As early as in the 18th century there were two main groups of carriages.
In the first one there were all the enclosed ones: coaches, berlins and Vis-à-vis.
The second group consisted of open vehicles, so called carriages: wagonettes, landaus, featons as well as whiskeys – following the foreign fashion, introduced for a short time, finally our Polish britzkas.
A Vis-à-vis is a carriage in which persons sit face to face.
A Coupe was a carriage for two people, in France called diligence. One of this kind was owned by Prince Józef Poniatowski.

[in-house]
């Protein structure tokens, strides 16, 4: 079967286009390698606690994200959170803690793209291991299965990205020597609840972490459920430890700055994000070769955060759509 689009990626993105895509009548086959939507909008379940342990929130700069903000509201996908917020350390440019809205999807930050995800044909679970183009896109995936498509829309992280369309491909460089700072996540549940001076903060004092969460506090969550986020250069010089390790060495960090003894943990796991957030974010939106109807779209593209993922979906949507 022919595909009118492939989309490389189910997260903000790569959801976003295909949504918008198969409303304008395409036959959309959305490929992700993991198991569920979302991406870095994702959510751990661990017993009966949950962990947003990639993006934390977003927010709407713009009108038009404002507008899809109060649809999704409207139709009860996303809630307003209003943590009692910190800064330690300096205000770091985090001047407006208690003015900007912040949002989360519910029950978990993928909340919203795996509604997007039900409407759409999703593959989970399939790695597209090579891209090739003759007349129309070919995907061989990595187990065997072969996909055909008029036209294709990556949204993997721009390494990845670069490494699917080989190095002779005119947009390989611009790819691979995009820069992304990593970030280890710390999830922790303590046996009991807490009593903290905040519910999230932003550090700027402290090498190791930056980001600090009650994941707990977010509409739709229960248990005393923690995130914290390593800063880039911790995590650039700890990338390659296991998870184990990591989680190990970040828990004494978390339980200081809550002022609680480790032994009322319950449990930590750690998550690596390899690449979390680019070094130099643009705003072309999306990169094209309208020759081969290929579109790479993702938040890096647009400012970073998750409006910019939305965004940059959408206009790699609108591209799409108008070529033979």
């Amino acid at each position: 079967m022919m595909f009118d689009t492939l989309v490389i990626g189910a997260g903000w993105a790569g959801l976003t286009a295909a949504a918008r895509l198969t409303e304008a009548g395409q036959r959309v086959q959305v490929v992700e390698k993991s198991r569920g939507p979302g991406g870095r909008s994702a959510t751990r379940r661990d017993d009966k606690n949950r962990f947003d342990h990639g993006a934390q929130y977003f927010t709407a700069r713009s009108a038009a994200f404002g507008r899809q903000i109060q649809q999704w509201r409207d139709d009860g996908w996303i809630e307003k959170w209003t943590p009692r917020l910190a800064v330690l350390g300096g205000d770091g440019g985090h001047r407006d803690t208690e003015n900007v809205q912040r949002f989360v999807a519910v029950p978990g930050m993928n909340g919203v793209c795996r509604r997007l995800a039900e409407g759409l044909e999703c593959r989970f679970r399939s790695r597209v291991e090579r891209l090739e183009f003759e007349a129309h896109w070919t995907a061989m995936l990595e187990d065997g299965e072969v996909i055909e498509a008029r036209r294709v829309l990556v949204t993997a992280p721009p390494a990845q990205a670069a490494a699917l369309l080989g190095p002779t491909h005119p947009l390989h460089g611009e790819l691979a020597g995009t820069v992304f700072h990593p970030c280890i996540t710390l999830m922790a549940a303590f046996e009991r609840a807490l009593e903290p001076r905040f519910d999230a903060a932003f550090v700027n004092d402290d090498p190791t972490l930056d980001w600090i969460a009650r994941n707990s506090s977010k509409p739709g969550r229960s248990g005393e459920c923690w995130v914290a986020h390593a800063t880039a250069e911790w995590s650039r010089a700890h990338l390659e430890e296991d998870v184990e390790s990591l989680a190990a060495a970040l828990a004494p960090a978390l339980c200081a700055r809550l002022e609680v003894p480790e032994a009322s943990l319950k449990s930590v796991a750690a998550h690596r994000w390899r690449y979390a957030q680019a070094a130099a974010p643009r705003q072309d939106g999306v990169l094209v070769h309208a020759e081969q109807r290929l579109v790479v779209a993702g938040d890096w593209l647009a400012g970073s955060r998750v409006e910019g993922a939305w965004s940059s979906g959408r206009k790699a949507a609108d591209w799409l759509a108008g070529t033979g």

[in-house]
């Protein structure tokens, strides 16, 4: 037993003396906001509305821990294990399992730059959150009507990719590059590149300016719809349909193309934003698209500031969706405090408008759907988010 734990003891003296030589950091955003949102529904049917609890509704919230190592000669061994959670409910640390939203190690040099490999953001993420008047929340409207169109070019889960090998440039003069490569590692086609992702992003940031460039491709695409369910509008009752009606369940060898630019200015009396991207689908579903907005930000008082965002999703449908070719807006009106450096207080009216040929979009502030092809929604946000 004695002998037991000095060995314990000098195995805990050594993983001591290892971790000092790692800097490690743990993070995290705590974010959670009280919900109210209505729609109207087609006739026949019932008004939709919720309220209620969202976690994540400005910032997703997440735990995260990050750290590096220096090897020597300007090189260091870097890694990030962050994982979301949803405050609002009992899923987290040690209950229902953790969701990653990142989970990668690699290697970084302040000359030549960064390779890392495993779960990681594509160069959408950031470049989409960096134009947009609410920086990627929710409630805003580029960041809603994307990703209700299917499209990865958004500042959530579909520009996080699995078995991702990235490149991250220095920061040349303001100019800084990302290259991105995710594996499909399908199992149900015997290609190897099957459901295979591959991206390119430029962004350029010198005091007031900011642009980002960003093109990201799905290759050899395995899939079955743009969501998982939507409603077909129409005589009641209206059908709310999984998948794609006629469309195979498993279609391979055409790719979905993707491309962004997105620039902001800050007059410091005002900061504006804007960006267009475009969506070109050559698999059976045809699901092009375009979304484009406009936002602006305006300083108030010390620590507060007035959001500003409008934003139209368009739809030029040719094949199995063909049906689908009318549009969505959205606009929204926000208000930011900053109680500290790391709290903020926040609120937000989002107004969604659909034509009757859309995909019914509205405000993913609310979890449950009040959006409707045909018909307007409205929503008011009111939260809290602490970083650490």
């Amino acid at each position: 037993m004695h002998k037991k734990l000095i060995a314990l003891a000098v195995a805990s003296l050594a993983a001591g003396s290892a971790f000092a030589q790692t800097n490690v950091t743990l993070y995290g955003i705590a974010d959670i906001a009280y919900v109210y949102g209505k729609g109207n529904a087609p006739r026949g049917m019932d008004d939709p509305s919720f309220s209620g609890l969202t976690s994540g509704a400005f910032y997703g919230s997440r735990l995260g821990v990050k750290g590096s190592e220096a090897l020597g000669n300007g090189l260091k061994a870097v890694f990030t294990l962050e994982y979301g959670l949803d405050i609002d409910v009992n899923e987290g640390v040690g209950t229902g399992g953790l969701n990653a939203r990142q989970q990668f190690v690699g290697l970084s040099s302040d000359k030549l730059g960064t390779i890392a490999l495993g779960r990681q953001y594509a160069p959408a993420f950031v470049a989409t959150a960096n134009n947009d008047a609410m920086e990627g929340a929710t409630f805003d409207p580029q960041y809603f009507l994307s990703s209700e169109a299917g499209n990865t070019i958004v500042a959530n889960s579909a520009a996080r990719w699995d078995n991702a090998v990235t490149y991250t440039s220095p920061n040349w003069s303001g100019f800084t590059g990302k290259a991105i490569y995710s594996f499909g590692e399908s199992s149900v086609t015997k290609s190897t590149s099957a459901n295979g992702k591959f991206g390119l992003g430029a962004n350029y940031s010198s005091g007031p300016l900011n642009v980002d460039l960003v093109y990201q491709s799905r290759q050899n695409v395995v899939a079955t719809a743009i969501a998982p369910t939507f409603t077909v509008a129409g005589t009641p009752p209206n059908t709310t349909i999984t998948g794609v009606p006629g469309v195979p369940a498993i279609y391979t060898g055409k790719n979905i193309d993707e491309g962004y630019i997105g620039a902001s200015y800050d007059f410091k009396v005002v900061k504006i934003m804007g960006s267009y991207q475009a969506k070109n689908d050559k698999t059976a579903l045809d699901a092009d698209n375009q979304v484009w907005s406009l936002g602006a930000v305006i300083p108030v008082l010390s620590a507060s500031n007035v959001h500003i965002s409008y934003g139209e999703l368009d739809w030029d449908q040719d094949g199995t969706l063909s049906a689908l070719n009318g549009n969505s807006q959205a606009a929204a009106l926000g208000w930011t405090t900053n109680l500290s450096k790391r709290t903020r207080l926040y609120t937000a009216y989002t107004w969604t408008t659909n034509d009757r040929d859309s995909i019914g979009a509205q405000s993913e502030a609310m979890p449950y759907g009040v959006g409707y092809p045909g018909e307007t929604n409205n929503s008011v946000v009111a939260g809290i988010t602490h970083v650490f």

A wagonette was a carriage for two people.
A landau is a type of four wheeled, covered carriage, designed for four people, a city carriage of luxury type, ideal in unpredictable weather.
A cabriolet was popularized by Józef Poniatowski. At that time a whiskey was very popular in England.
It’s a light, two-wheeled carriage drawn by a single horse, with a folding calash hood of leather, seating two persons facing forwards, one of whom is the driver.
Soon a native invention appeared – a britzka (also britzska). It met all the expectations. Each region had its favourite type, adopted to the local conditions. There was a huge number of Polish britzkas types. They were usually four-wheeled carriages. All the two-wheeled carriages, gigs and charrettes were either sports in character or poor.
At the beginning of the 20th century there was the biggest amount of carriage manufacturers. World War I put an end to that period.